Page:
New data for the Environmental Protection Agency’s greenhouse gas emissions shows substantial reductions in methane emissions in several western oil and gas basins, a Western Wire review reveals.

EPA’s latest greenhouse gas GHG Reporting Program data for New Mexico’s San Juan Basin, which covers the Four Corners region, and the Permian Basin, located in New Mexico’s southeast corner, demonstrates steady and substantial declines from methane emissions.

According to EPA, methane emissions from oil and gas production in the San Juan Basin, measured as million metric tons of CO2 equivalent, have declined every year since 2014. From 5.5 million metric tons CO2 eq. (MMT CO2e) in 2014, the basin’s methane emissions declined to 4.7 MMT CO2e in 2015, and down to 4.6 MMT CO2e in 2016.

The San Juan Basin stood at 3.9 MMT CO2e in 2017.

In 2016 EPA launched a separate category for onshore oil and gas gathering and boosting emissions. In 2016 in the San Juan Basin, emissions from that category were 777,528 metric tons CO2e and by 2017, the number dropped to 749,788 metric tons CO2e.

The Permian Basin’s aggregate emissions also declined, when combining production (which increased slightly) as well as gathering and boosting (which dropped more significantly). With a total drop of approximately 100,000 metric tons CO2e, the basin has shown that the boom leading the country to be the world’s top oil producer doesn’t have to sacrifice environmental goals.

EPA’s data shows that the Permian dropped from 8.4 MMT CO2e in 2016 to 8.3 MMT CO2e in 2017, even as rig counts swelled, according to the state’s top natural resources official.

Secretary Ken McQueen, who leads New Mexico’s Energy, Minerals and Natural Resources Department, told Western Wire that emissions reductions are the product of cutting regulatory red tape and allowing the oil and gas industry to pursue best practices and innovate. That combination has led to startling numbers on methane emissions, as volumes plummeted more than half even as production, as measured by rig count, skyrocketed in New Mexico.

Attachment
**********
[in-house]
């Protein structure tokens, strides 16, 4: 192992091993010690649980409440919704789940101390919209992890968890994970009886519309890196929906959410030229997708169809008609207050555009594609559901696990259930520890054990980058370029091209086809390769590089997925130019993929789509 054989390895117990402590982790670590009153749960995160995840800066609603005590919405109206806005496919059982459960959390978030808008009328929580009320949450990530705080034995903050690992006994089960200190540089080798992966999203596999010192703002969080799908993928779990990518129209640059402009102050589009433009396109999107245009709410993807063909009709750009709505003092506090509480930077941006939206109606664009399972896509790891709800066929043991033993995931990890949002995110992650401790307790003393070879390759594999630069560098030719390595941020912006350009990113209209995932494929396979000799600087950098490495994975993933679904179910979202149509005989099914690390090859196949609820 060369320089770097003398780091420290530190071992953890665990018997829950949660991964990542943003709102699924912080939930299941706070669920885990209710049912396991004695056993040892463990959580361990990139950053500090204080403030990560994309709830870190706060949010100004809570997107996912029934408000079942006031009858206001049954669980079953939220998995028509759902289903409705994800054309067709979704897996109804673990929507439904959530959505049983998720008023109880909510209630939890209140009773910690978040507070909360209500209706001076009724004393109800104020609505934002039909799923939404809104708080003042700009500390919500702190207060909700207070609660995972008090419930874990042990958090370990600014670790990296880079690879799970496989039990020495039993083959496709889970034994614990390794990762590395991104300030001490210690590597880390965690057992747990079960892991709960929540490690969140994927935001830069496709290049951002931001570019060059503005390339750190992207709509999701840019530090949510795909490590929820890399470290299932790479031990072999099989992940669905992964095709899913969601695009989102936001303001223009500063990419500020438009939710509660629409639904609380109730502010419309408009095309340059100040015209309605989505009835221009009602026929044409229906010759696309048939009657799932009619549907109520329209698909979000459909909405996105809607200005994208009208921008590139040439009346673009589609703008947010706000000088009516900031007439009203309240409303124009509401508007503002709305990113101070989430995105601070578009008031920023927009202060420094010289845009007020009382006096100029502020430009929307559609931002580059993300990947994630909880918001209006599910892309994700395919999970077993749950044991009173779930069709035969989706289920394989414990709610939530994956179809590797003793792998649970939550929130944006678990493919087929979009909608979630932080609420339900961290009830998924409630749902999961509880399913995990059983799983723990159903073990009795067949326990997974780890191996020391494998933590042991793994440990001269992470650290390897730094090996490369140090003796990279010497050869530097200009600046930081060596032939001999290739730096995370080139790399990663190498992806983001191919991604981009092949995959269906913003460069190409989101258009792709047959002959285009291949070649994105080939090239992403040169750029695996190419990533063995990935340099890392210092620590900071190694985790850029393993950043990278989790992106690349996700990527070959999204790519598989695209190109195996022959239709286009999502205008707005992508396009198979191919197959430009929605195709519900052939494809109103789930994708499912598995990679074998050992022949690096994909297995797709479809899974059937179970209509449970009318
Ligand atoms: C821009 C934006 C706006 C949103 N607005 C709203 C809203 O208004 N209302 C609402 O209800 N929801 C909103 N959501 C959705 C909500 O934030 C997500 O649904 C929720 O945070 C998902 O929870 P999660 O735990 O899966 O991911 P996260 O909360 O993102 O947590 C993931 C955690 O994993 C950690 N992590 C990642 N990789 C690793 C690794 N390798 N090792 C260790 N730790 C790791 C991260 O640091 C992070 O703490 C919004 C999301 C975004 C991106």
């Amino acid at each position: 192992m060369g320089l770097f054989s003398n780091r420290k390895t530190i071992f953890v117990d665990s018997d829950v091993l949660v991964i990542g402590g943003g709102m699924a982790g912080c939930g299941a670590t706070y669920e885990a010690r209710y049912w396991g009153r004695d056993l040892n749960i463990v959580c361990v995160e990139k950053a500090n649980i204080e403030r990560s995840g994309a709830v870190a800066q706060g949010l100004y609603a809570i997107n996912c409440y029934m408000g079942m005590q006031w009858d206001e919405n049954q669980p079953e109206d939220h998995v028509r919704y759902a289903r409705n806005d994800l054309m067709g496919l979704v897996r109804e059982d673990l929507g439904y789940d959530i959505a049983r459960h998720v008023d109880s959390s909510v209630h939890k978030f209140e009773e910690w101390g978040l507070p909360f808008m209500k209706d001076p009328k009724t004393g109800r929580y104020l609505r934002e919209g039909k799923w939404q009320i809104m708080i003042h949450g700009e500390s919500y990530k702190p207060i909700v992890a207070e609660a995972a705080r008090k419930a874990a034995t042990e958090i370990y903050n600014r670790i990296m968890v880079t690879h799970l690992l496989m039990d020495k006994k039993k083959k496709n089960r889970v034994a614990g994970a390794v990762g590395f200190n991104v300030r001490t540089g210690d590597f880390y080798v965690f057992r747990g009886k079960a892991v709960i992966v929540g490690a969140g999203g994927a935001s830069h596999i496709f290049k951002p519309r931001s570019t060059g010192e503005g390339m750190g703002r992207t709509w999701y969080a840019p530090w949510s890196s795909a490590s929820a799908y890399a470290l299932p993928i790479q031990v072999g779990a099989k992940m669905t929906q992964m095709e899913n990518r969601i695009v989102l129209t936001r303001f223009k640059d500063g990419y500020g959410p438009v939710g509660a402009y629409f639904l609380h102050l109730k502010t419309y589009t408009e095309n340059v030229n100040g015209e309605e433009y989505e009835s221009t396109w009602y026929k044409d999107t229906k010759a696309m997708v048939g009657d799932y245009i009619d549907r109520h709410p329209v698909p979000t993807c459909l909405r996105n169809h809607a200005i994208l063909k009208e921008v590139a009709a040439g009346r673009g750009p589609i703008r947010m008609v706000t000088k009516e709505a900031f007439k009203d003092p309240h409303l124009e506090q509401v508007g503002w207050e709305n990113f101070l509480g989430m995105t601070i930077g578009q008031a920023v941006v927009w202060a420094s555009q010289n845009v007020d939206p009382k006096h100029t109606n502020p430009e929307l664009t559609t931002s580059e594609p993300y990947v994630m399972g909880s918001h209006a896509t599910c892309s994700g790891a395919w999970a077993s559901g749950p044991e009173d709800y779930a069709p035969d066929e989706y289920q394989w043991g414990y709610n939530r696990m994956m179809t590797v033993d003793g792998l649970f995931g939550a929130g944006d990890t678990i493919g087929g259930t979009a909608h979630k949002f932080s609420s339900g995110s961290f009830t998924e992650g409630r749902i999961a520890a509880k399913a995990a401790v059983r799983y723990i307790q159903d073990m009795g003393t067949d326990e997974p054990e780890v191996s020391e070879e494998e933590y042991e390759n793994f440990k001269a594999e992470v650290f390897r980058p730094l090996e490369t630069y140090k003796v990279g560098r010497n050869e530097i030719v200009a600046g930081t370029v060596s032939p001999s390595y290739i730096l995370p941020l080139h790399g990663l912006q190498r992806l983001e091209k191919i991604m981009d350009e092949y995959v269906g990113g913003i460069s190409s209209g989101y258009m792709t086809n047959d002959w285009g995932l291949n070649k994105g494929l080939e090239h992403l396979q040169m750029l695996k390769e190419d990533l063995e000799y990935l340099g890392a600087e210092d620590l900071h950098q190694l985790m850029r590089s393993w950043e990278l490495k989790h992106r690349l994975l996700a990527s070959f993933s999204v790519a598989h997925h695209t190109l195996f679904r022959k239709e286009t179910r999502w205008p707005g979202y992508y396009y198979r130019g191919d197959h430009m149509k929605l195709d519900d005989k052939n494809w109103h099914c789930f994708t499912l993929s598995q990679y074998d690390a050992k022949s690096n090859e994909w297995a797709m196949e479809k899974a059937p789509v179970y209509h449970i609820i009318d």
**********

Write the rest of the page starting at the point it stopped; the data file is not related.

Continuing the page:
“Under Governor Martinez, we’ve focused on improving permitting and cutting unnecessary regulations to help the industry grow, while working with operators to cut their emissions,” McQueen said. “And since 2016, New Mexico has lowered vent and flare volumes by 59%, while at the same time increasing our rig count by 700 percent.”

Earlier this year, McQueen said the state’s record production was “no surprise” even as a report from his department in late 2017 outlined the “very high compliance level” from the industry that helped reduce documented methane emissions. In the report, the steep decline in methane emissions was attributable to “advances in technology and changes in the way wells are drilled.”

According to New Mexico’s Gas Capture Workgroup, initiated by Martinez in 2015, several “enhancements” that have directly contributed to the declines in venting and flaring come directly from technological advancements and improved production practices employed by operators. This includes operators constructing facilities and pipelines in advance of drilling, replacing high-bleed controllers with low-bleed controllers, pad drilling (one gathering line supports multiple wells), well-site cryo unit to separate and collect hydrocarbon liquids, and speeding up the regulatory process with improved cycle time in rights of way permitting by the Bureau of Land Management and the New Mexico State Land Office.